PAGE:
Not far from Albuquerque, NM, there are the remains of several missions put up by early Spanish colonists with tribal labor. While they are quite lovely, they are reminders of a domination that obliterated the earlier pueblo culture.
In the desert areas of New Mexico, there are ruins of many missions that early settlers built under the idea that the native tribes should be settled into the kind of towns with churches they were familiar with. The changes they meant to impose on another culture were named ‘civilization’, although the practices they used were enslavement and repression. The Spanish reigned out of Mexico, with priests coming into tribal areas to ‘convert’ the native population to the church and its practices.
What remains today are austere yet beautiful reminders of the early contact between Pueblo Indians and Spanish Colonials. The ruins of four mission churches, at Quarai, Abó, and Gran Quivira and the partially excavated pueblo of Las Humanas or, as it is known today, Gran Quivira. Established in 1980 through the combination of two New Mexico State Monuments and the former Gran Quivira National Monument, the present Monument comprises a total of 1,100 acres.
The missions are sometimes referred to as the “Ghost” towns of the area, and existed without much recorded history. The local Puelbo tribes had settlements that preceded Spanish invasion and imposition of another culture. We have a lot to learn from those early times that have been essentially wiped out.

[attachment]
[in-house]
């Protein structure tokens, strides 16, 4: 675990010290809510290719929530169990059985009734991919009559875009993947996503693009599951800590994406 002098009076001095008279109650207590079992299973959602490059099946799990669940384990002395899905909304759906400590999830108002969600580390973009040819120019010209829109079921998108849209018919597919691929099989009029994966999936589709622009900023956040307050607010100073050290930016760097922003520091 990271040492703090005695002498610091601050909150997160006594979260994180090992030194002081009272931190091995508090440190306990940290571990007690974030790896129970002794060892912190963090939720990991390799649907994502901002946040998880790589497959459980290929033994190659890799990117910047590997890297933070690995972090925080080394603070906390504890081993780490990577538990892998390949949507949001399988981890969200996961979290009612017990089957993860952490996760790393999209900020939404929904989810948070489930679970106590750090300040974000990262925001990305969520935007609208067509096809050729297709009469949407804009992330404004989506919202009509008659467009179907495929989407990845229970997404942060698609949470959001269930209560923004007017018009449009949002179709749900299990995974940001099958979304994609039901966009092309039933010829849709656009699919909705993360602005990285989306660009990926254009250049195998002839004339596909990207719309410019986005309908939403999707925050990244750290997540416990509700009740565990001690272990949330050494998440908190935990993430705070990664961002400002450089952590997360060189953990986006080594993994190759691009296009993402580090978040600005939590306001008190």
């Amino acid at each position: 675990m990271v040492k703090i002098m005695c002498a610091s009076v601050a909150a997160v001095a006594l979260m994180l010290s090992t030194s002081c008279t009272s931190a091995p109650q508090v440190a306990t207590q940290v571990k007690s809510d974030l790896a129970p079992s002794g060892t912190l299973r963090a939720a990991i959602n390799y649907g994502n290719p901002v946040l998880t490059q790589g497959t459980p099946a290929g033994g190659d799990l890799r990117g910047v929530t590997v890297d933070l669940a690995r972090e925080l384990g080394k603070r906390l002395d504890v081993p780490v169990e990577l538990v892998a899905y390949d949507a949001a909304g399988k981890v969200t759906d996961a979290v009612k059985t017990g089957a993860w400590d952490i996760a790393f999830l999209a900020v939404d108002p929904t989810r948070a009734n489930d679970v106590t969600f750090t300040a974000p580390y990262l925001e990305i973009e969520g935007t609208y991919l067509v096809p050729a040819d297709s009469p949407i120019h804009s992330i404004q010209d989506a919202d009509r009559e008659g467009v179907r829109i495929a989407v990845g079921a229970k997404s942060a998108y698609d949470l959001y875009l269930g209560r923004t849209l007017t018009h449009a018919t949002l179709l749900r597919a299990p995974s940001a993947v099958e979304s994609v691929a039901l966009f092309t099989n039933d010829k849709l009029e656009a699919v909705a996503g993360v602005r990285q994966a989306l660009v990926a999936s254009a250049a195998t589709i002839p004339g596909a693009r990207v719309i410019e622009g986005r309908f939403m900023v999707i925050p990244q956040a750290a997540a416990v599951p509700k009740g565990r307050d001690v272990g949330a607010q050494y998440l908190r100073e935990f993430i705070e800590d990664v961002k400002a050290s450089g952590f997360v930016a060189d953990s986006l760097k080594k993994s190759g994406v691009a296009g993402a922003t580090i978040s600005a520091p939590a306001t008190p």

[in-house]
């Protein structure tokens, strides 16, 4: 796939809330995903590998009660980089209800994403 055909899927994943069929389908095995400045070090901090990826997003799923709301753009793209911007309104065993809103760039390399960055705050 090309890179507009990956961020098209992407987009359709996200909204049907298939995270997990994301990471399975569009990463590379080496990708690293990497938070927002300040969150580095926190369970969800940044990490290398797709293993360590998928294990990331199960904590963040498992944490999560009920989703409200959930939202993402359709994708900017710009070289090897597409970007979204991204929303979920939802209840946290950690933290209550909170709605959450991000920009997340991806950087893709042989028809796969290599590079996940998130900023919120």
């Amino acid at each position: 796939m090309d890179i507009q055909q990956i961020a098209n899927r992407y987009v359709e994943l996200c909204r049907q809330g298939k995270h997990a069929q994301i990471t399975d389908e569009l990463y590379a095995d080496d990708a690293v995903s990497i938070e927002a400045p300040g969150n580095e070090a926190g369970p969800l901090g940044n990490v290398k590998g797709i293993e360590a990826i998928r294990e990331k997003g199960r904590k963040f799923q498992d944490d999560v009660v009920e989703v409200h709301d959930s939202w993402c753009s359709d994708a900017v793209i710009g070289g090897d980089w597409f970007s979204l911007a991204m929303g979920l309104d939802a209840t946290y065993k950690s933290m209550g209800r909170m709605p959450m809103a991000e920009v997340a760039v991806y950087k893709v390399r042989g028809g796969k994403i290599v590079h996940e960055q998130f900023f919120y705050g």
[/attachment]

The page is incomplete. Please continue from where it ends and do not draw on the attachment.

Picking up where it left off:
Another locale that exhibits the early Spanish culture the pueblo Indians built for their invaders is the Grand Quivira.
Once, thriving Native American trade communities of Tiwa and Tompiro language-speaking Puebloans inhabited this remote frontier area of central New Mexico. Early in the 17th century Spanish Franciscans found the area ripe for their missionary efforts. However, by the late 1670s the entire Salinas District, as the Spanish had named it, was depopulated of both Indian and Spaniard. What remains today are austere yet beautiful reminders of this earliest contact between Pueblo Indians and Spanish Colonials: the ruins of three mission churches, at Quarai, Abó, and Gran Quivira and the partially excavated pueblo of Las Humanas or, as it is known today, the Gran Quivira pueblo.
What the local pueblos know of their early culture is unfortunately much obscured by the teachings the Spanish church brought to them.
The church leaders of the time did not wipe out the pueblo culture totally, and around the missions there are also kivas where the inhabitants practiced their earlier ceremonies.